I’m always saying that the light at the end of the tunnel doesn’t have to be that of an oncoming train. This is a concept I want you, the reader, to keep in mind as we go, because I’ll return to it shortly…
Young of every kind are angsty, panicky creatures. Put it down to inexperience and a lack of a frame of reference. I find this to be especially true of Vampires / Vamplings, but it’s certainly not restricted to our species.
I remember what it was like. Back then I tended to take myself too seriously. I thought being a blood drinker was a scary, though exciting, thing that would relegate me to the status of “outcast” for what, I was sure would be the rest of my short life. I feared rejection by my family, my peers, and even those i sought out as donors and friends. I expected to live hard, die young and even possibly go out in a blaze of glory.
In the end the truth has been far less dramatic.
For one thing, instead of dying a young rebellious outcast I am now a 45-year-old, respected member of my communities both online and off. I am a parent, grandparent, and office administrator, a homeowner and happily married to a man I adore. I am even comfortable in my own skin now.
By now you’re likely telling yourself, “Ya, but you’re the exception, CG.”
I used to think so, too, but it’s not true. I’m not an exception at all!
Looking back I could have helped myself along a lot further and a ton faster, but in truth I just didn’t realize that it was possible to be a happy, healthy professional and still be ME. Even when I started to figure that out for myself part of me still believed there was something twisted and broken about me, and maybe there is, but I can tell you this: it has nothing to do with the physical reality of being a Vampire.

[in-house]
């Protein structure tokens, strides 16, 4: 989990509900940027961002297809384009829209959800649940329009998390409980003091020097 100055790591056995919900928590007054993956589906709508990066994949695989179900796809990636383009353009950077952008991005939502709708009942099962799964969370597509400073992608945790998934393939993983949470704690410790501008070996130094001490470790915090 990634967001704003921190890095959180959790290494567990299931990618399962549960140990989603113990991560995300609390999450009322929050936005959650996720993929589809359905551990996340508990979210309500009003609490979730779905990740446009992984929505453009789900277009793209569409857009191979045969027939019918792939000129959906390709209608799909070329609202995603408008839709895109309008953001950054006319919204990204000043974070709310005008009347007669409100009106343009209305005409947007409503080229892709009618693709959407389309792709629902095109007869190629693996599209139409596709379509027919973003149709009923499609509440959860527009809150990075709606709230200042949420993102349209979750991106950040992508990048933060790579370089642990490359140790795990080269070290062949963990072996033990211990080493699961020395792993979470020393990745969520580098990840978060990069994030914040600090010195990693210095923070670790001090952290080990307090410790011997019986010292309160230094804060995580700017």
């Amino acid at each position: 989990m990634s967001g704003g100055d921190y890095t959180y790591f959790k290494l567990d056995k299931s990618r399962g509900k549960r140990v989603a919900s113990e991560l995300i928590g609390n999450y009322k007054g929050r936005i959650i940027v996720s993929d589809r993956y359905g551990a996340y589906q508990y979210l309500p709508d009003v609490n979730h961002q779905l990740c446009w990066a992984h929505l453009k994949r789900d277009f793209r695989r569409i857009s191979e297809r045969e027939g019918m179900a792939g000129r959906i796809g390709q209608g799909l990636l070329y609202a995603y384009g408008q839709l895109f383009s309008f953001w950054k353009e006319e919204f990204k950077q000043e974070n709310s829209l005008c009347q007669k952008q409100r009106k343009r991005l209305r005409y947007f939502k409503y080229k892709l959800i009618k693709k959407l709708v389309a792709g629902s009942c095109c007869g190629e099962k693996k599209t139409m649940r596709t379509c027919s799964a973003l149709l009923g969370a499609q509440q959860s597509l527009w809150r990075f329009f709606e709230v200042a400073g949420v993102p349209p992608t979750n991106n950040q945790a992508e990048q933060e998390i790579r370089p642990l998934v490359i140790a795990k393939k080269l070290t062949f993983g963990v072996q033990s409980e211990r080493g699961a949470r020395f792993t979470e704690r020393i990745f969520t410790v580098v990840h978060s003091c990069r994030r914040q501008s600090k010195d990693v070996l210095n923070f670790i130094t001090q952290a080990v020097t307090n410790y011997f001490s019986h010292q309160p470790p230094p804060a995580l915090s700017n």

I know; I know… I’ve heard all about people losing their kids, being rejected by family, put in therapy, because they are not considered normal -– but it’s not just true of Vampires who foolishly confide to their non-vamp ex-spouse or social worker that they crave blood. It can happen to anyone who defies what society deems as “the norm”. It happens to Pagans, drug users, prostitutes, ex-military personnel and single Moms and Dads. It happens to the poor and it happens to tons of folks who just don’t have the income to fight the system. The problem isn’t always as much about being a Vampire as it is about lack of discretion possibly mixed with poor judgement. We all know that hindsight is 20/20, but foresight is often sadly lacking, after all… “We’re only human”, right?
Why do I say that? Because looking back I have no idea why I used to feel the need to tell people that I drink blood. Ego, perhaps? Attention? The hope for absolution of my sins that were not really sins at all? None of which actually matters at all, any more. Maybe I just hoped someone would make me feel special. I don’t actually know. Whatever the reasons were back then, my perspectives have certainly changed.
Nowadays, I don’t worry about any of it, actually. Most of my old concerns are irrelevant because I’ve learned an important lesson. I learned to take care of ME. As it turned out, that was a lot easier than I had convinced myself it could be.
The first thing I had to do was give up the idea that i had to have a human blood. It took me a long time to get that one right. I had experimented and knew that animal blood would hold off blood rage for a period of time. So, I thought, “What if I were to freeze the blood and use as I need it?” It wasn’t as simple as it sounded… Step one: I had to have access to enough blood to freeze. My partner and i worked a beef packing plant. I knew how to disassemble an animal and which cuts held the most blood, but even though i knew that much could get me by, I wanted arterial blood, if i could get it.